Navigating Financial Aid for Business School

Maybe the only thing more challenging than getting into business school is figure out how you will pay for the experience. Many say that borrowing money to pay for school is an “investment,” and not debt, but try telling that to the loan services when they send out the monthly bill.

In order to help students make the best possible choice, adhere to the following tips:

  • Know the true cost of the education. Pay very close attention to not only the current tuition, but also the inflation rate at that school. Some universities are seeing tuition go up more rapidly than others, so it makes sense to project the cost for the following year (or years) as well as simply looking at the tuition and cost for the first year.
  • Carefully calculate the ultimate balance on unsubsidized and private loans. $100,000 in loans is a lot of money, but it is really a lot of money when the interest kicks in immediately and keeps accumulating for the life of a 10-year loan period. Make sure to work with financial aid officers to figure out how much you will ultimately shell out by the time you finish making payments. Any differences in “free money” between school A and B will only become more exaggerated over time
  • At least consider the enrollment decision in purely financial terms. It sounds overly rigid to advise this, but considering how romantically and emotionally most students make their decisions, it will help balance things out to take a short period of time to consider this the way an accountant would.
  • Don’t fall victim to the “drop in the bucket” mentality. Most grad students find the sticker price of graduate school so shockingly high that they sort of give up before they even get started. Not only does this lead to less-than-careful review of the award letter, lack of effort in contacting the financial aid officer, and a failure to appeal for reconsideration, but it can also lead to careless spending. Seemingly small items will ultimately cost the student twice as much down the road.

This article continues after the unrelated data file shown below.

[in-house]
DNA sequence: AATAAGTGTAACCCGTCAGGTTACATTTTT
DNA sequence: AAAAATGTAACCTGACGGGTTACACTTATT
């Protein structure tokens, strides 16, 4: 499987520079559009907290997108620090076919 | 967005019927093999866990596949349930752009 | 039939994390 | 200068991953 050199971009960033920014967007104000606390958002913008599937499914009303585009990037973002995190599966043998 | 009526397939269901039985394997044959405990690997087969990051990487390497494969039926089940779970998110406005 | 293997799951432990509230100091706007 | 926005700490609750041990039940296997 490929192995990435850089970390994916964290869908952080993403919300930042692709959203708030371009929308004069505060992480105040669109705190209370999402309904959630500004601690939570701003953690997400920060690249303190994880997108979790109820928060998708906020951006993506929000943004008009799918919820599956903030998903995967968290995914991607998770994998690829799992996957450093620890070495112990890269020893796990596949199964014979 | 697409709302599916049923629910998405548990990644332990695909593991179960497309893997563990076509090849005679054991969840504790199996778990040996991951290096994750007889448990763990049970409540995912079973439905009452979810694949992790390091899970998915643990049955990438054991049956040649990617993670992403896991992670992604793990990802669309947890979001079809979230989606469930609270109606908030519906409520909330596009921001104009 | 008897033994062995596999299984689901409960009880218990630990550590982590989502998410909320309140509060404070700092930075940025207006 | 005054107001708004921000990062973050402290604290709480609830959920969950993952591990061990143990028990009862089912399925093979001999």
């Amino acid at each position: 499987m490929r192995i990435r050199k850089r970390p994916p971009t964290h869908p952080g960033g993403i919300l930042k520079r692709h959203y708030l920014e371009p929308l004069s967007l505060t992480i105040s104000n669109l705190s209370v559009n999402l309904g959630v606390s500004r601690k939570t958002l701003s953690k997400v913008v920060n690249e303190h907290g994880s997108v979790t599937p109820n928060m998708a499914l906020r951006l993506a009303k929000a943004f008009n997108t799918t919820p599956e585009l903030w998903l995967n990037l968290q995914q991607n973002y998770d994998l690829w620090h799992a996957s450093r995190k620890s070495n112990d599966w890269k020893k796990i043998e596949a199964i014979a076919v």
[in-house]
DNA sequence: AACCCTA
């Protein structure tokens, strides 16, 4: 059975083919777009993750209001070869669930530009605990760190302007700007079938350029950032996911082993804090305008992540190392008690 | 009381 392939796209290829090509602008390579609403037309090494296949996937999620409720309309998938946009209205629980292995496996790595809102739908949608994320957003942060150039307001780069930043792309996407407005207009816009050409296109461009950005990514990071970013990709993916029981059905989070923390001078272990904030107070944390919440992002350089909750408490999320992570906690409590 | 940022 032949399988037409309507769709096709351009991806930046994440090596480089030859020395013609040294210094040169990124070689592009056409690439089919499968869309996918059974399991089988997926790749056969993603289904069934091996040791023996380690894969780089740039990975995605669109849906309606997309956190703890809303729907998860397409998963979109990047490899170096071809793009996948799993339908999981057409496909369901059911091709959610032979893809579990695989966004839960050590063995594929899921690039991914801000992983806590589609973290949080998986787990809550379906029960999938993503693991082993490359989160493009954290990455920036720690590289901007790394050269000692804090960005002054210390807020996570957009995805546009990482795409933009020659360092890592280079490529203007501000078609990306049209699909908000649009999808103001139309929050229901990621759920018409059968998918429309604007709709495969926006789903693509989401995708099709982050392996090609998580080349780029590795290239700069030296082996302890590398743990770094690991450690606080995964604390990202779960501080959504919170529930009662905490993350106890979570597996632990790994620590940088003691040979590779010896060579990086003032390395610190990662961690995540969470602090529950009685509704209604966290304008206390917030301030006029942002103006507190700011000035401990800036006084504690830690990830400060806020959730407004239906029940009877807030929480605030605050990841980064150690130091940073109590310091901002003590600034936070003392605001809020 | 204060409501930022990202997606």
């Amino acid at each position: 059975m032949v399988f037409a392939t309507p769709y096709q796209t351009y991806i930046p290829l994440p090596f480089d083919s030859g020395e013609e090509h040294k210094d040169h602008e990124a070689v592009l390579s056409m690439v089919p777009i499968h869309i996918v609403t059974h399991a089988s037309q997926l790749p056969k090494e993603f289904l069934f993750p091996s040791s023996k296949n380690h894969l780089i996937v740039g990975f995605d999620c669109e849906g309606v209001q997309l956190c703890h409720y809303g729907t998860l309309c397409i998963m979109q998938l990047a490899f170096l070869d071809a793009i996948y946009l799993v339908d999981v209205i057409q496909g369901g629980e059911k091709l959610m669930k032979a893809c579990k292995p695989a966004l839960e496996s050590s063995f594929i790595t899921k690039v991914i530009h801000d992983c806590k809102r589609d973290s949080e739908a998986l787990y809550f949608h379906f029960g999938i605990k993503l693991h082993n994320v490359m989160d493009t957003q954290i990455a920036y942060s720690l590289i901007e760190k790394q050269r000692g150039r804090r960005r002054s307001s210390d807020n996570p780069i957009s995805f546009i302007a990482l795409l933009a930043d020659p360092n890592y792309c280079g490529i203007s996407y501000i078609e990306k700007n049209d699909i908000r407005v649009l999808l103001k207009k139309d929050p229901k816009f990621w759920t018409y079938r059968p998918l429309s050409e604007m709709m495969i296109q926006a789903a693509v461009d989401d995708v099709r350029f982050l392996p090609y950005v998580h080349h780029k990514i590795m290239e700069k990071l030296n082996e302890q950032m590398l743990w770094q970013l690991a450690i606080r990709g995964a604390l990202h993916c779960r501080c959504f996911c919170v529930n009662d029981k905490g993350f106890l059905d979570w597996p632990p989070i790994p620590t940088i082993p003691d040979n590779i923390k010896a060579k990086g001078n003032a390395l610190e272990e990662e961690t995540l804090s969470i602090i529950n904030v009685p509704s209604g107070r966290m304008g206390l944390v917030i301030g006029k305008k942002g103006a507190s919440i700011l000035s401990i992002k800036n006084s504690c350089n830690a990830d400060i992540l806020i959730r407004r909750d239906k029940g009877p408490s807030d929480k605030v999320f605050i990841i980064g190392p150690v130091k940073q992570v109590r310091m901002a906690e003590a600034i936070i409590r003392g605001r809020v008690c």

• Never stop looking for outside funding. More common among high school students with parents who see their life savings dwindling away, searching for outside scholarships is often something that slips past graduate school applicants. This is a mistake, as there are a variety of unique scholarships, fellowships, and writing competitions available for graduate students of all stripes. Most top grad programs feature a list of such resources on their websites and there are also both free and pay sites that collate these opportunities.
  • Carefully review the financial aid opportunities at every MBA program you are considering. This may seem obvious, but most applicants do not perform a thorough search of each and every scholarship and fellowship offered at the schools to which they are applying. The reason this is so important is that students may actually qualify for something they aren’t even aware of. Whether it is something fairly well known like Teach For America arrangements or something more unique, students need to perform this simple step of due diligence.

This advice has been clipped from the Veritas Prep Guide to Graduate School Financial Aid. You can download the full report for free here. For more news and analysis about grad school admissions and the MBA job market, subscribe to this blog and follow us on Twitter!

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